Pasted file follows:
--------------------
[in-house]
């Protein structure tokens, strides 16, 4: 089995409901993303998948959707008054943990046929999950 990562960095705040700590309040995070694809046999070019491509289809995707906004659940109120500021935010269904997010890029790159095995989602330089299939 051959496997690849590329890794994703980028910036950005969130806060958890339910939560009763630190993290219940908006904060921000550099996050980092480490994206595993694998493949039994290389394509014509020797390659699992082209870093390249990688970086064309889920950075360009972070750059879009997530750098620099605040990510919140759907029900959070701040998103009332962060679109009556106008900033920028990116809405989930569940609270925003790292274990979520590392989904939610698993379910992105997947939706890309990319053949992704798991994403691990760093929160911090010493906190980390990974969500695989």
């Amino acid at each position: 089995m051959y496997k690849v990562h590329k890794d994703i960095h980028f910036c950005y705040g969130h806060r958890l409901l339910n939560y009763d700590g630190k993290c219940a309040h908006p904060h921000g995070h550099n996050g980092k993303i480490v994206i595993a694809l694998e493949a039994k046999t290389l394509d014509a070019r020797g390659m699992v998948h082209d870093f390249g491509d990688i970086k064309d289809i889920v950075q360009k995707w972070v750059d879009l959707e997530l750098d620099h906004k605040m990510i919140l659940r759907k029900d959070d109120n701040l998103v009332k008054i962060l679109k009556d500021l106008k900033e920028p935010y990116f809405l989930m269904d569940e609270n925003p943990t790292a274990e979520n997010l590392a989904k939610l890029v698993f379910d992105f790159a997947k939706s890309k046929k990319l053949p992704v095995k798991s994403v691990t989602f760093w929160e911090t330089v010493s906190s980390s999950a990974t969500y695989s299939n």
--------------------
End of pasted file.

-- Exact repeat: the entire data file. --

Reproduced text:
[in-house]
């Protein structure tokens, strides 16, 4: 089995409901993303998948959707008054943990046929999950 990562960095705040700590309040995070694809046999070019491509289809995707906004659940109120500021935010269904997010890029790159095995989602330089299939 051959496997690849590329890794994703980028910036950005969130806060958890339910939560009763630190993290219940908006904060921000550099996050980092480490994206595993694998493949039994290389394509014509020797390659699992082209870093390249990688970086064309889920950075360009972070750059879009997530750098620099605040990510919140759907029900959070701040998103009332962060679109009556106008900033920028990116809405989930569940609270925003790292274990979520590392989904939610698993379910992105997947939706890309990319053949992704798991994403691990760093929160911090010493906190980390990974969500695989």
């Amino acid at each position: 089995m051959y496997k690849v990562h590329k890794d994703i960095h980028f910036c950005y705040g969130h806060r958890l409901l339910n939560y009763d700590g630190k993290c219940a309040h908006p904060h921000g995070h550099n996050g980092k993303i480490v994206i595993a694809l694998e493949a039994k046999t290389l394509d014509a070019r020797g390659m699992v998948h082209d870093f390249g491509d990688i970086k064309d289809i889920v950075q360009k995707w972070v750059d879009l959707e997530l750098d620099h906004k605040m990510i919140l659940r759907k029900d959070d109120n701040l998103v009332k008054i962060l679109k009556d500021l106008k900033e920028p935010y990116f809405l989930m269904d569940e609270n925003p943990t790292a274990e979520n997010l590392a989904k939610l890029v698993f379910d992105f790159a997947k939706s890309k046929k990319l053949p992704v095995k798991s994403v691990t989602f760093w929160e911090t330089v010493s906190s980390s999950a990974t969500y695989s299939n």